My thoughts? Having worked in this industry on the event marketing side (I promoted Schieffelin & Somerset brands), I can tell you that targeted marketing like the LBD promo, can often come across as trite to consumers. The best S&S wine promotions I ran, targeted savvy, smart and cost-conscious consumers – period. While S&S brands focused on white tablecloth restaurants and their patrons, we still mentioned the competitive price point.

Promos like the LBD promo can seem gimmick-y and often reflect a lack of true understanding for the targeted consumers. Since the popularity of the HBO hit, Sex and the City , and the rise of “chic-lit” novels like Bridget Jones’s Diary, a number of brands have tried to jump on the “sassy, urban, witty, hip-chic” bandwagon. But S&C worked because it was authentic. Same goes for Ms. Jones. Those that try to model the trend often appear to be trying too hard.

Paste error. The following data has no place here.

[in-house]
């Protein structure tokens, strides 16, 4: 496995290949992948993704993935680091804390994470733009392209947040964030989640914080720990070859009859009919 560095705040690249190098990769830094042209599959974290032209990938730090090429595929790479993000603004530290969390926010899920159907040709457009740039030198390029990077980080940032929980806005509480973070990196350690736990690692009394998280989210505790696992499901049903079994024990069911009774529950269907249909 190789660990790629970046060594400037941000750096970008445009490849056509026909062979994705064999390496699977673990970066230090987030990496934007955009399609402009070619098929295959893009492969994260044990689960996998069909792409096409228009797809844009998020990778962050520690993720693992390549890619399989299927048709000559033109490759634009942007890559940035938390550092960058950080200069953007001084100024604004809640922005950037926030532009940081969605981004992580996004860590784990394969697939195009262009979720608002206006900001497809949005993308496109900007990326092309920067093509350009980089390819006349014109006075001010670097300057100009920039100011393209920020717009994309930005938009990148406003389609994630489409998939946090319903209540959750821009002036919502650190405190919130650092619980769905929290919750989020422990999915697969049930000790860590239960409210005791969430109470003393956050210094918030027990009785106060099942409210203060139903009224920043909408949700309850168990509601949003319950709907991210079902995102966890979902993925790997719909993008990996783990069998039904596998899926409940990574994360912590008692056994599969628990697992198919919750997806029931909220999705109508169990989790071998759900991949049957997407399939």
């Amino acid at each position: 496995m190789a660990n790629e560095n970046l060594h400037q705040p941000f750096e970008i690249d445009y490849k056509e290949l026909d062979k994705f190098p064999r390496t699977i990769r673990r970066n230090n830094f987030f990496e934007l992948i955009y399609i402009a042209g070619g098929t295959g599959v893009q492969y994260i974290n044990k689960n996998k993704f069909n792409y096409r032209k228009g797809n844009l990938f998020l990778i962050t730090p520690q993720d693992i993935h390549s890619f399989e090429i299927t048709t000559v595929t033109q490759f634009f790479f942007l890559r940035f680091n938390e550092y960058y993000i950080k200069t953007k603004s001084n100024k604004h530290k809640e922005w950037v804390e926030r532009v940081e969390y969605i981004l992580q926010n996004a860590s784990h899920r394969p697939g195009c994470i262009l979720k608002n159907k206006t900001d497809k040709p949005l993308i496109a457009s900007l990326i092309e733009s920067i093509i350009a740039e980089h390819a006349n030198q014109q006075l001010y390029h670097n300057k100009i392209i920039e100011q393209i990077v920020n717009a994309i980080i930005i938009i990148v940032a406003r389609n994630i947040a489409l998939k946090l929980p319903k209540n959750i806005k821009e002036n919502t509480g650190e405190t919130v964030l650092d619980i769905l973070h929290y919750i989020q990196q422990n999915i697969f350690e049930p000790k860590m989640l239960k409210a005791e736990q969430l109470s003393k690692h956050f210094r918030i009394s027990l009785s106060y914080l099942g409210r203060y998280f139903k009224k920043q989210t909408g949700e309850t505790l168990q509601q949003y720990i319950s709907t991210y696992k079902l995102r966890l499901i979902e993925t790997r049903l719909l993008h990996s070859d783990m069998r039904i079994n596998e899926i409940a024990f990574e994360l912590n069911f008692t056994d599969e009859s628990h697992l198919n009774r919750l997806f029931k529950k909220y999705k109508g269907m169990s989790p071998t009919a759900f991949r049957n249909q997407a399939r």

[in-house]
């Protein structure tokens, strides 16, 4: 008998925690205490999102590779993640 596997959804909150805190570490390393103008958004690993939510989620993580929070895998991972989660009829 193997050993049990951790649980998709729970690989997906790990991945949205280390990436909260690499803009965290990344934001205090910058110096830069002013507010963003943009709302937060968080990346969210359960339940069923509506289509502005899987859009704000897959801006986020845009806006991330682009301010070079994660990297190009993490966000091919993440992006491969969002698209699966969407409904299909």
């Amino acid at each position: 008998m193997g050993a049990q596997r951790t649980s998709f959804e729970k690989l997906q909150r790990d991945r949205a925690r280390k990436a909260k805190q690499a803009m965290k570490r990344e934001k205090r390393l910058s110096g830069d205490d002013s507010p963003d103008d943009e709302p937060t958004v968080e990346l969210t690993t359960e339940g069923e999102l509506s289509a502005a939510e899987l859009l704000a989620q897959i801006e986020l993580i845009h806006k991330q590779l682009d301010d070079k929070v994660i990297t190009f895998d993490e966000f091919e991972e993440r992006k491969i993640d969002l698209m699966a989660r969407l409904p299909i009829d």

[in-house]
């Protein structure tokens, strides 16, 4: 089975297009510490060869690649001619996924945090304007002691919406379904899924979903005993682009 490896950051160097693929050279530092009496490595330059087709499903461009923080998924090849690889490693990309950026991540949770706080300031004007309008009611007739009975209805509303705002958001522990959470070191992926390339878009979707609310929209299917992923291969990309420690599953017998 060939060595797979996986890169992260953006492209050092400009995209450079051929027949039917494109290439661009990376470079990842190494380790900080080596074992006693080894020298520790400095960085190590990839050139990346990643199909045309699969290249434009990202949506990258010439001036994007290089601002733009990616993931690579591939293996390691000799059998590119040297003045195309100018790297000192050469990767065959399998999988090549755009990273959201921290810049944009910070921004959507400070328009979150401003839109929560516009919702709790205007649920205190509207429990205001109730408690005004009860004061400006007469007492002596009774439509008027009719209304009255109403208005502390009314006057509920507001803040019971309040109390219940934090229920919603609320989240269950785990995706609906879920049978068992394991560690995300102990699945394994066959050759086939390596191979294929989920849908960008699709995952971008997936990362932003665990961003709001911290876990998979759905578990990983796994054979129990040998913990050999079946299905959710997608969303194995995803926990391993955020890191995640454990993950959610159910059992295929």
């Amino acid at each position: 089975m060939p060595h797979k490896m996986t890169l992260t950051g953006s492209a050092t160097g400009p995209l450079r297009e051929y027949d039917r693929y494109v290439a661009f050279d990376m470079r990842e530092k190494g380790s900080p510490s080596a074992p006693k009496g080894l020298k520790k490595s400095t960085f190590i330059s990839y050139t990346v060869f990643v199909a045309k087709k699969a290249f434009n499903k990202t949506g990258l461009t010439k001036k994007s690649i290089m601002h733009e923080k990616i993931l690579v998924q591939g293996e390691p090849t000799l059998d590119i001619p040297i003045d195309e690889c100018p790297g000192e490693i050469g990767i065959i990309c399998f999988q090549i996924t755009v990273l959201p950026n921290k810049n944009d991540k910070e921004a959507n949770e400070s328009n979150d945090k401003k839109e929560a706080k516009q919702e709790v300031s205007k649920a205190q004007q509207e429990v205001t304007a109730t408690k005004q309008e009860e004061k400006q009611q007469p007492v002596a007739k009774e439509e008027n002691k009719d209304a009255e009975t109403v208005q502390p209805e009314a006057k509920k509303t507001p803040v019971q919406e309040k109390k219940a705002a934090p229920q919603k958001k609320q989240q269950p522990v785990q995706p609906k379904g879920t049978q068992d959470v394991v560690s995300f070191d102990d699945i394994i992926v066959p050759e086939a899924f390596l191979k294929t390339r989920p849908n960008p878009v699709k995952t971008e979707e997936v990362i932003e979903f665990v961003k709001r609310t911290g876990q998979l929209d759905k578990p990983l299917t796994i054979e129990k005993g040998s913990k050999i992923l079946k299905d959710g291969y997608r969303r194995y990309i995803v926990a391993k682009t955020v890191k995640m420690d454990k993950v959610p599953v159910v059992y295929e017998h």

Niche marketing can be tricky. There’s a fine line between reaching women that wear little black dresses and out and out screaming for their attention. Cable has only one Carrie Bradshaw, and she’s in syndication now. I’d encourage marketers to be unique and tap into the heart of the consumers they are trying to target.

How do women that wear LBD’s experience wine? What emotions strike a cord causing them to order/purchase/consume wine? Do they drink wine chilling on the couch, watching “chic” flicks? Or are they sharing a bottle with a girlfriend or two rapping about men, the kids, relationships or future dreams and aspirations?